Bobby Bare Jr. — Undefeated: once a year or so, Bloodshot’s new release schedule affords me the opportunity to dig into the back catalog of one of their artists, someone I’ve never really listened to before; this year it’s Bobby Bare, Jr., and it starts with his 2014 release Undefeated. It’s a gem of a record, and I can’t compare it to any of Bare’s previous work — I have all that, happily, waiting for me this summer — but Undefeated itself is dark and scared and sad, exactly how I like my records, with just enough piss and vinegar to not drag you down; fuzzed out Verbena-esque opener “North of Alabama By Mornin'” and snarky, spitting, horn-drenched “The Big Time” let that sneaky bitter pissed-off-ness out to play in subtle ways. Bare says himself that Undefeated is less a break-up album, and more a “getting dumped” album; if you listen close, you can hear that, but what I mostly hear is a great songwriter who’s not afraid to push the genre boundaries (certainly no two songs on the album sound alike, yet they all flow beautifully between each other) and doesn’t really care what you think of him. “Don’t Wanna Know” slinks with steel and resignation; i didn’t want to know paired with please don’t go, it’s a song that can’t make up its mind — just like most people who get dumped can’t decide if they’re better off or they want you back. My favorite track on the album is probably “Blame Everybody (But Yourself)”, a song that’s half smart ass response and half gut-wrenching guitar solos and despair; it’s the kind of song I want to write when I get dumped, except for what I can’t write songs.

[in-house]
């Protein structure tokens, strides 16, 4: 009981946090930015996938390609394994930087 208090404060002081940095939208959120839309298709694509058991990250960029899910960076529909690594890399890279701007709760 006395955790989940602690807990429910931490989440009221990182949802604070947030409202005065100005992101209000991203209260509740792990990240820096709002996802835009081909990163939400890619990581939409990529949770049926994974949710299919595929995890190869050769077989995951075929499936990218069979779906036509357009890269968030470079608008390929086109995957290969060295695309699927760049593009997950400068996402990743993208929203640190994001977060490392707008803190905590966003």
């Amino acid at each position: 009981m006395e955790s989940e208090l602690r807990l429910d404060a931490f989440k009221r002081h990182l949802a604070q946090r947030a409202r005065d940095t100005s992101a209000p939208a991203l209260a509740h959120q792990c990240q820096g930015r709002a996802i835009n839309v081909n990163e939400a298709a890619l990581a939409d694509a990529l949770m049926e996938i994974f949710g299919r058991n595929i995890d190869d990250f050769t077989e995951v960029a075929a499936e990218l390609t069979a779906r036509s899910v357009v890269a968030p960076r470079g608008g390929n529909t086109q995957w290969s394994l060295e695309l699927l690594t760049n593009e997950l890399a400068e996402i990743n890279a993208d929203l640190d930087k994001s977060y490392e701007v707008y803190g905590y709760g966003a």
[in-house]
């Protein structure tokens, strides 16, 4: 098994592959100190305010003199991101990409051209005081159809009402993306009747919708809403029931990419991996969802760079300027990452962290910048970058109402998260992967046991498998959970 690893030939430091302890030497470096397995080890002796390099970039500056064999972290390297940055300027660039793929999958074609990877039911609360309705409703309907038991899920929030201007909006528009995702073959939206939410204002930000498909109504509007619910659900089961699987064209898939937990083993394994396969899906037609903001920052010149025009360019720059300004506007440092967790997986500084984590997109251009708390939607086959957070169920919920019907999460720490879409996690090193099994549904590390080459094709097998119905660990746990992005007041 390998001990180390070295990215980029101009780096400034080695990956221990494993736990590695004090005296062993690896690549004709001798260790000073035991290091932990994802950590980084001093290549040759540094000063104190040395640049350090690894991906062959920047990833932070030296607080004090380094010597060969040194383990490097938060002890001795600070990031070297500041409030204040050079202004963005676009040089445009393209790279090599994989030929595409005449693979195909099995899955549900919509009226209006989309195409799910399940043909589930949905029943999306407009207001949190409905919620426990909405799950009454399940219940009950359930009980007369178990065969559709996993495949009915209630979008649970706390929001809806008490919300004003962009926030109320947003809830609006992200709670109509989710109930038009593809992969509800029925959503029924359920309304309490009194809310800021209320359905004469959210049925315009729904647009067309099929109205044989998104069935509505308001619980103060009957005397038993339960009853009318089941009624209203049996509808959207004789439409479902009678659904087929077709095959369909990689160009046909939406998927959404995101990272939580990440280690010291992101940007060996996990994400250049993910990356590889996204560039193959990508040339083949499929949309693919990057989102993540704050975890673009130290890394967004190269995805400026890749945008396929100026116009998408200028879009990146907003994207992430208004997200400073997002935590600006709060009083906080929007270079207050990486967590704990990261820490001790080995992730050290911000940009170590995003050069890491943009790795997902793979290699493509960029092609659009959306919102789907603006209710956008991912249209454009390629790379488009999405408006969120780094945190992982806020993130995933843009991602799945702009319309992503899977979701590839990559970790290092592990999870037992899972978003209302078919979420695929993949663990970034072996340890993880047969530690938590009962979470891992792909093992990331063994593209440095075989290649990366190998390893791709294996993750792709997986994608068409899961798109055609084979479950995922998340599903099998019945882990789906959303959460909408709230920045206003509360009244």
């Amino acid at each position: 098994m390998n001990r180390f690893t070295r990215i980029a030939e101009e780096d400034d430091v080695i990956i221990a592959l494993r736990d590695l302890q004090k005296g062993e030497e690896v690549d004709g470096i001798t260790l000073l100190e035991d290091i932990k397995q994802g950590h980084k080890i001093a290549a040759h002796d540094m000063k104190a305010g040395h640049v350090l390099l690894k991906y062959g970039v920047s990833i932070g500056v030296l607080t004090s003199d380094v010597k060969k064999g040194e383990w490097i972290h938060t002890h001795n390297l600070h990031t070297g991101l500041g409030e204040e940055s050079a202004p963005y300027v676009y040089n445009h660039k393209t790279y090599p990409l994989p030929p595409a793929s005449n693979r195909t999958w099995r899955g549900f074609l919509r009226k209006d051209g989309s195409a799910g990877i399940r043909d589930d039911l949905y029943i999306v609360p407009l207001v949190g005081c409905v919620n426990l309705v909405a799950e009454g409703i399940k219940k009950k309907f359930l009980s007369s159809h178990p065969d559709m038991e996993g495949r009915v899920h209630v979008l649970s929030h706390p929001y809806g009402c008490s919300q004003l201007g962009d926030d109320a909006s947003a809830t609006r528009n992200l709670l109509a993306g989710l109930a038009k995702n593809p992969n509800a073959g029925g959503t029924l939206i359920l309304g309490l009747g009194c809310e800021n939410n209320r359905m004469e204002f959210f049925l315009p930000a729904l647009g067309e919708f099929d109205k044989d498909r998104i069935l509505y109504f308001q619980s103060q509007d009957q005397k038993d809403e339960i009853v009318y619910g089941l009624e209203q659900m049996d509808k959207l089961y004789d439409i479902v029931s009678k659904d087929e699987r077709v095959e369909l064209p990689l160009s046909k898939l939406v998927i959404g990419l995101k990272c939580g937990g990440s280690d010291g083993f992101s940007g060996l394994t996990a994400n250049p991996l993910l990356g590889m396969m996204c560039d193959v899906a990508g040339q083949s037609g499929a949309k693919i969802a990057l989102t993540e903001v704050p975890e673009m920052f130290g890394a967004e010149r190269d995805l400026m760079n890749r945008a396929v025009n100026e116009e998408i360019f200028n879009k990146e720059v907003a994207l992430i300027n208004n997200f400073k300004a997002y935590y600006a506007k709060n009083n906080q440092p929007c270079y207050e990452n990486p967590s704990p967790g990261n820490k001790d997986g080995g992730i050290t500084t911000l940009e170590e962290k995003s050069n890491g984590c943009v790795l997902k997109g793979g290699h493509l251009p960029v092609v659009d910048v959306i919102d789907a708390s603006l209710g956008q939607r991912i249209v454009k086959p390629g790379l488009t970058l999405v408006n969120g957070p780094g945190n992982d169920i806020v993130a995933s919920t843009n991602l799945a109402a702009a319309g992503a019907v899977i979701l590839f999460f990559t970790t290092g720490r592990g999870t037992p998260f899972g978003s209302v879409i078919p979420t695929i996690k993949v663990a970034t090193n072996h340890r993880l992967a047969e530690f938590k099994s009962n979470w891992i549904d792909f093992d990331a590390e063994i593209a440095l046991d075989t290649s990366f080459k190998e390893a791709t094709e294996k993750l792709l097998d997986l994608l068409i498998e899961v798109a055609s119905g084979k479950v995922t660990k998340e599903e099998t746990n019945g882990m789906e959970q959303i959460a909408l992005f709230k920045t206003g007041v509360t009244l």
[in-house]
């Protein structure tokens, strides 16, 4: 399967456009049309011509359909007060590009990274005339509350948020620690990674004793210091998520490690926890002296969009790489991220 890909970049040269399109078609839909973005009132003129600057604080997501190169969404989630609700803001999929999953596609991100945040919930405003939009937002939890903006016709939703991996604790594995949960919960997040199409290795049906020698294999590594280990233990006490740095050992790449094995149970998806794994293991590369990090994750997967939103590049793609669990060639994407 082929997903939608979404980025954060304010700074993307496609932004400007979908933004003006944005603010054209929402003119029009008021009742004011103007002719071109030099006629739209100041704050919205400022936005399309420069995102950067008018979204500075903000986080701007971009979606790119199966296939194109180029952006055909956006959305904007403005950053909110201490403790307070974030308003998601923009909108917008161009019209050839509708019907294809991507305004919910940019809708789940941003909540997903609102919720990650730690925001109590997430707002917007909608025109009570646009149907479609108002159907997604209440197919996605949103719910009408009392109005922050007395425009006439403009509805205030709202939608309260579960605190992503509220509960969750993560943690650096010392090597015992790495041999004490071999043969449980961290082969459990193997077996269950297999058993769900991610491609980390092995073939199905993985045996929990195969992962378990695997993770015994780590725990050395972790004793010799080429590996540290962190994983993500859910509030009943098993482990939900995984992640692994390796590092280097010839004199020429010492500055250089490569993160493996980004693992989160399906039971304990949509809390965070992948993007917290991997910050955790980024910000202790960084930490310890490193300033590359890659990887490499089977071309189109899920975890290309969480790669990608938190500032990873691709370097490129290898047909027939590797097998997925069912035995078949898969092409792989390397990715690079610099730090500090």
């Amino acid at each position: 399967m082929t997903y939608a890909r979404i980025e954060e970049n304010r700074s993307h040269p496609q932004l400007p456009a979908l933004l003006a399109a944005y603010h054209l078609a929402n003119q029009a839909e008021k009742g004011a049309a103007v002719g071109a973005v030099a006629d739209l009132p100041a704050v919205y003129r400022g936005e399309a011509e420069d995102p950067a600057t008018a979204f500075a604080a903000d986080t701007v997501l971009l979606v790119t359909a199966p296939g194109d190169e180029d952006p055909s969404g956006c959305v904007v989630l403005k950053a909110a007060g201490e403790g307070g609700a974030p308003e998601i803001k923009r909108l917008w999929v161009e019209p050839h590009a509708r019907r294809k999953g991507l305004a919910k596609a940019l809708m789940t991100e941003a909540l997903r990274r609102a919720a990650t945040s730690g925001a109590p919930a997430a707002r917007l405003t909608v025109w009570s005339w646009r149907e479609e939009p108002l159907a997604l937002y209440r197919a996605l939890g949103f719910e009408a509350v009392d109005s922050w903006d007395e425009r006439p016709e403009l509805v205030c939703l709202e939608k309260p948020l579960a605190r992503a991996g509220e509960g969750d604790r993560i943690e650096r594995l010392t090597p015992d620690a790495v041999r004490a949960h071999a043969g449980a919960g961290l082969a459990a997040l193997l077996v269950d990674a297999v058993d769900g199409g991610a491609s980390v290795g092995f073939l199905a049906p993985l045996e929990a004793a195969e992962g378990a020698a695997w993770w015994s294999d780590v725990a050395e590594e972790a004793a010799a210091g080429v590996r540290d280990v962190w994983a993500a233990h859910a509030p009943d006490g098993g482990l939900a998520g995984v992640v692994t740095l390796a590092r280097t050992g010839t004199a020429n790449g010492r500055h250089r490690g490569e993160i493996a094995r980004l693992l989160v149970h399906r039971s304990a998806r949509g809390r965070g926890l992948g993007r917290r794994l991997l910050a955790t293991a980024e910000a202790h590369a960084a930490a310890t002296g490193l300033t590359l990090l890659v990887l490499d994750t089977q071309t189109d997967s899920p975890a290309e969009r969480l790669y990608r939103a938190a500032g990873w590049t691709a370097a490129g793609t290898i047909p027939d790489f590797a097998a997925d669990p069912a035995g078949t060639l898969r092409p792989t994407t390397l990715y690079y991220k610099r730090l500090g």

Dex Romweber Duo — Images 13: one of the best things about the Triangle is how many people stay here, changing and tweaking the music they make, but consistently putting out great, great records every few years, under different names or with different bands. Dex Romweber is one of those guys, and Images 13 is one of those records; it’s the best garage fuzz surf rock spaghetti western album you’ll hear in 2014. Dex’s voice over churning guitars and Sara Romweber’s furious crashing drums — it sounds like a Dex Romweber album, it makes you want to shimmy and shake your ass, and every note is perfectly placed and not one goes wrong. The best track on the record is “Sad About Us”, which is pure ’50s Buddy Holly pop joy — it has “la la”‘s! It has harmonies and chiming guitar lines! It is absolutely delightful and worth the price of the album entirely. Luckily for you, if you buy the album for that track, you get 11 other excellent tracks. And you should. (Also, any time I write about and / or go see Dex live, I am heartbroken that I have no sense of rhythm and therefore cannot be a badass fantastic drummer like Sara Romweber. Like, seriously heartbroken. She’s one of the strengths of Dex’s songwriting in this combination, and her drumming on this ranges from straightforward pop to complex instrumental noise slop. Fabulous.
Triangle, you get both these brilliant guys this week: Bobby at the Cradle Back Room, 4/16, doors 7pm, $12, and Dex at Local 506 on 4/18, doors 8:30pm, $7.